For immediate release ‐ May 10, 2022
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Common Snapping Turtle. Photo: Brianna Ondich.
By Peter Hortensius, Naturalist Center Intern
In January 2022, the largest Common Snapping Turtle (Chelydra serpentina) known from North Carolina passed away after spending the last decade of its life at the NC Museum of Natural Sciences. Hearing about its death made me recall a memorable experience I had with a snapping turtle in 2019. While riding my bike around Wilmington, I saw a large object in a nearby pond. I pulled over and realized that it was a Common Snapping Turtle. The turtle was marked with scars and must have had a long, eventful life. The encounter rekindled my childhood love of turtles. Shortly after, I visited the NC Museum of Natural Sciences and observed the record-setting turtle on display. I was lucky to get a glimpse of the animal before it passed away. It was a reminder about how big these creatures can get and how they should be treated with respect, as they play an important role in North Carolina’s ecosystems.
Common Snapping Turtles are smaller, but more widespread, ranging across most of the eastern US and into parts of Canada. While alligator snappers lurk at the bottom of the water, common snappers are more active predators. They swim in shallow rivers and ponds hunting for fish and are assisted by a snake-like neck that extends up to half its body length to catch their prey.
Common Snapping Turtles are crucial to their local ecosystems as both predator and scavenger. Being opportunists, these reptiles feed on anything they can snap their jaws into. They primarily eat fish, frogs, insects, aquatic plants and other reptiles. They are more than willing to feed on carrion given the chance.
Despite their reputation for being aggressive, they only display this orneriness when they are on land. While in the water they usually swim away from danger. Unlike some other turtles, common snappers can’t fully tuck their head and limbs inside their shells. Their aggression is a defense mechanism to compensate for these vulnerabilities.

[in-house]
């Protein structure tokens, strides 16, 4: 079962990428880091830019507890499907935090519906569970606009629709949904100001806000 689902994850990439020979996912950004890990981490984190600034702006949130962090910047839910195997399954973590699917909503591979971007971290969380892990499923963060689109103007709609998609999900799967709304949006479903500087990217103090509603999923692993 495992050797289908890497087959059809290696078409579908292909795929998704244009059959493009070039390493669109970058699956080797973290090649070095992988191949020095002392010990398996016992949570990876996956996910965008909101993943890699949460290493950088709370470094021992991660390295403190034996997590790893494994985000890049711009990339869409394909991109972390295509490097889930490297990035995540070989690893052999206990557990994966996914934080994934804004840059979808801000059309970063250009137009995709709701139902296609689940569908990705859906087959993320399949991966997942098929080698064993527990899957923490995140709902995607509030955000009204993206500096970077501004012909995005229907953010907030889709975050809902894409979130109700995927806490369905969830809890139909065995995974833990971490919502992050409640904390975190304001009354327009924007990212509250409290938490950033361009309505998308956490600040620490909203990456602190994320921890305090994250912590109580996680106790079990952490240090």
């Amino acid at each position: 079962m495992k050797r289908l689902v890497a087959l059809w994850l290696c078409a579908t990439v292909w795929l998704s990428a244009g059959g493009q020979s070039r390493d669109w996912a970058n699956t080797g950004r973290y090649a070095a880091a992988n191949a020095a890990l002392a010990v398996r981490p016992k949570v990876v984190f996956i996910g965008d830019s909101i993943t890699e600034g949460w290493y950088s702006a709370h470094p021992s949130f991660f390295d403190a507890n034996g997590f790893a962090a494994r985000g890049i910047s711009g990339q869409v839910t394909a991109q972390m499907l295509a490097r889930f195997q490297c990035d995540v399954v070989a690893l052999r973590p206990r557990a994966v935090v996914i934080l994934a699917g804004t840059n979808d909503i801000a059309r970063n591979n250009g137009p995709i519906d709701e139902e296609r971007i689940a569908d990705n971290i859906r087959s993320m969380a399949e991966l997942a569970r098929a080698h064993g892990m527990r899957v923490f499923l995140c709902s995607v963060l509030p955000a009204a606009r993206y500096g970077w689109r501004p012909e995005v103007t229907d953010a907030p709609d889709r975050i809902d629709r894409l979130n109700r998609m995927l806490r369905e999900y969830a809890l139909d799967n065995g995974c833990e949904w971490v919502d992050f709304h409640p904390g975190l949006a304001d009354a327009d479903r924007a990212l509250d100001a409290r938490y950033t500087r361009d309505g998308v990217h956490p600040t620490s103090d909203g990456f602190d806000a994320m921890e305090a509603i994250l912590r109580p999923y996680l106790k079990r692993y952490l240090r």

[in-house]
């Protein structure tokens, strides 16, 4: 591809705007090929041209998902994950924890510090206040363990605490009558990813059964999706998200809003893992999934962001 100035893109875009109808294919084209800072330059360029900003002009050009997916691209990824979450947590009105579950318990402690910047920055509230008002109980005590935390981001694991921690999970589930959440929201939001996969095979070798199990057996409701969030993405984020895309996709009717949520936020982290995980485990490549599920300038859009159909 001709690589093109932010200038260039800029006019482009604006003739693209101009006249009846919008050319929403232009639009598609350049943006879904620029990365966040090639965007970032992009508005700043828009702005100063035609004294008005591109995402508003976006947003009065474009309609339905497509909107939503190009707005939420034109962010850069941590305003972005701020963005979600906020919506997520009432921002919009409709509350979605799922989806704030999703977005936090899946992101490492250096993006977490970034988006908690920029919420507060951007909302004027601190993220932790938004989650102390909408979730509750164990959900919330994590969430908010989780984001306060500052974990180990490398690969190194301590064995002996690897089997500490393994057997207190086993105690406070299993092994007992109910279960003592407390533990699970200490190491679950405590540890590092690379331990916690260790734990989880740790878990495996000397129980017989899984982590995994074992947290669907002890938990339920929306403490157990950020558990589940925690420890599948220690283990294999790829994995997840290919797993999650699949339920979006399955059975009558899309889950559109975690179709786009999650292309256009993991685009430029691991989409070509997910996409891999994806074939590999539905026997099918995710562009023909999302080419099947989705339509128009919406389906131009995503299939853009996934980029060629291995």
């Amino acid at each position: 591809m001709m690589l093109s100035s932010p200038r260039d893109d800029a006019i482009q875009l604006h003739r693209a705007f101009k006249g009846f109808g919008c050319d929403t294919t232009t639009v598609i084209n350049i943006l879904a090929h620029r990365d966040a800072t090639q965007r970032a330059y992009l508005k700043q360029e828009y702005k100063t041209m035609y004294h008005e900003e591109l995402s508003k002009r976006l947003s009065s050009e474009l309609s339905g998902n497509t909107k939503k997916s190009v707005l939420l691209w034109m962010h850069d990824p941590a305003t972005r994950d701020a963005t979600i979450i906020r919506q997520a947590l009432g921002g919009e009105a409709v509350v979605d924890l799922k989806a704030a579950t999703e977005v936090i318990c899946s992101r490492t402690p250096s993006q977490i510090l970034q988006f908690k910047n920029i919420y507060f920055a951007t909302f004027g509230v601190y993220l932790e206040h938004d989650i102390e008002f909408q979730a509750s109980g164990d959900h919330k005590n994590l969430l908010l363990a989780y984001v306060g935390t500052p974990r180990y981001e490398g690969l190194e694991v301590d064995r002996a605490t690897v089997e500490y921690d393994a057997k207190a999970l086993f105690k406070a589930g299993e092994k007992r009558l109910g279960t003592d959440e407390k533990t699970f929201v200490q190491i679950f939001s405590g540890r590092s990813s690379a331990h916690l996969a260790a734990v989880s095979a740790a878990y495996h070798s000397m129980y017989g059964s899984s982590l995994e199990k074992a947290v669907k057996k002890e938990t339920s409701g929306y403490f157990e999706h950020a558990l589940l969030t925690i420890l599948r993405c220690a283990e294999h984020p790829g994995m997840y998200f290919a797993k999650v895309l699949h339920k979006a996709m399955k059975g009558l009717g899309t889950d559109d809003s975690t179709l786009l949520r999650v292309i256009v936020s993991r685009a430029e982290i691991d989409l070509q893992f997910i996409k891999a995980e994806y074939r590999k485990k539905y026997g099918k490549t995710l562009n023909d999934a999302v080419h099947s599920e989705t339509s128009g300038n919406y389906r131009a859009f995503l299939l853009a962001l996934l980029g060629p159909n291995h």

Snapping turtles should only be handled by professionals. Photo: Brianna Ondich.
Snapping turtles typically come to land to find new waterways, look for mates or lay eggs. This is when they are most frequently encountered by humans and when conflicts may occur. People without experience handling these creatures often underestimate how long and flexible their necks are. Their jaws are powerful enough to severely injure a finger. Considering the numerous bacteria that live in their environment, the risk of infection from such a wound is also high. If you encounter a snapping turtle, give it space and it will likely move along its way. If the turtle must be moved, try using a shovel to relocate the animal.
Most land encounters occur in the spring when turtles are looking for mates or laying eggs. On average, females lay 25 eggs, however clutches of 80 eggs have been recorded. The fate of most hatchlings is grim; few survive to adulthood. Laying dozens of eggs ensures that at least some hatchlings survive. As juveniles they are vulnerable to animals like alligators, birds and otters. When they reach a certain size, they have no natural predators.
Hatchlings are most vulnerable to predation Photo: Brianna Ondich.
In terms of conservation status in the United States, the Common Snapping Turtle is labeled as “Least Concern.” In North Carolina, they are widespread and common. Despite the Least Concern label their numbers have declined over recent decades. The main threat comes from habitat loss, the pet trade and road mortality. Females are especially vulnerable as they can be hit by motor vehicles while crossing roads in search of nesting sites. Snappers are also hunted for their meat and eggs, which is made into turtle soup, and considered a delicacy in some states. These hunting pressures have resulted in further declines.
Roads are one of the biggest hazards for snapping turtles. Photo: Lance Paden.
Fortunately, snapping turtles are still commonly seen in the wild. I’ve been lucky to have several encounters in the wild with this species; encounters that have fostered a deep respect for these underappreciated mud monsters. If you can’t find one of these turtles in the wild, visit the downtown Raleigh location of the NC Museum of Natural Sciences. The passing of the Museum’s record turtle was a sad loss, but thankfully he was not the last. The Museum has another Common Snapping Turtle currently on display so that guests can get an up-close glimpse of this remarkable species.